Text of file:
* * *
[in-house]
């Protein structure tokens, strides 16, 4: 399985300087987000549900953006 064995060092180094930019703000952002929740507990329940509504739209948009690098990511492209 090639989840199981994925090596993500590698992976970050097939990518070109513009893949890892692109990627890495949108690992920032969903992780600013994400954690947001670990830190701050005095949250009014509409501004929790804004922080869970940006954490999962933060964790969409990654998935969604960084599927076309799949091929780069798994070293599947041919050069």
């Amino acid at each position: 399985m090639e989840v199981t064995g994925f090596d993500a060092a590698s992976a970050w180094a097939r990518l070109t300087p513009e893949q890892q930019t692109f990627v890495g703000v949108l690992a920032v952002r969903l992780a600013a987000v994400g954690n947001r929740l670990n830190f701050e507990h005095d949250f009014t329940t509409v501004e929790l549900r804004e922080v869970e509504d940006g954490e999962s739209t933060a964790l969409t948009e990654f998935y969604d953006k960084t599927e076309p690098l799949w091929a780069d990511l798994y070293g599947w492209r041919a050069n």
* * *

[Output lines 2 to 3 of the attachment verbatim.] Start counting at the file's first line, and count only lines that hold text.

């Protein structure tokens, strides 16, 4: 399985300087987000549900953006 064995060092180094930019703000952002929740507990329940509504739209948009690098990511492209 090639989840199981994925090596993500590698992976970050097939990518070109513009893949890892692109990627890495949108690992920032969903992780600013994400954690947001670990830190701050005095949250009014509409501004929790804004922080869970940006954490999962933060964790969409990654998935969604960084599927076309799949091929780069798994070293599947041919050069």
């Amino acid at each position: 399985m090639e989840v199981t064995g994925f090596d993500a060092a590698s992976a970050w180094a097939r990518l070109t300087p513009e893949q890892q930019t692109f990627v890495g703000v949108l690992a920032v952002r969903l992780a600013a987000v994400g954690n947001r929740l670990n830190f701050e507990h005095d949250f009014t329940t509409v501004e929790l549900r804004e922080v869970e509504d940006g954490e999962s739209t933060a964790l969409t948009e990654f998935y969604d953006k960084t599927e076309p690098l799949w091929a780069d990511l798994y070293g599947w492209r041919a050069n």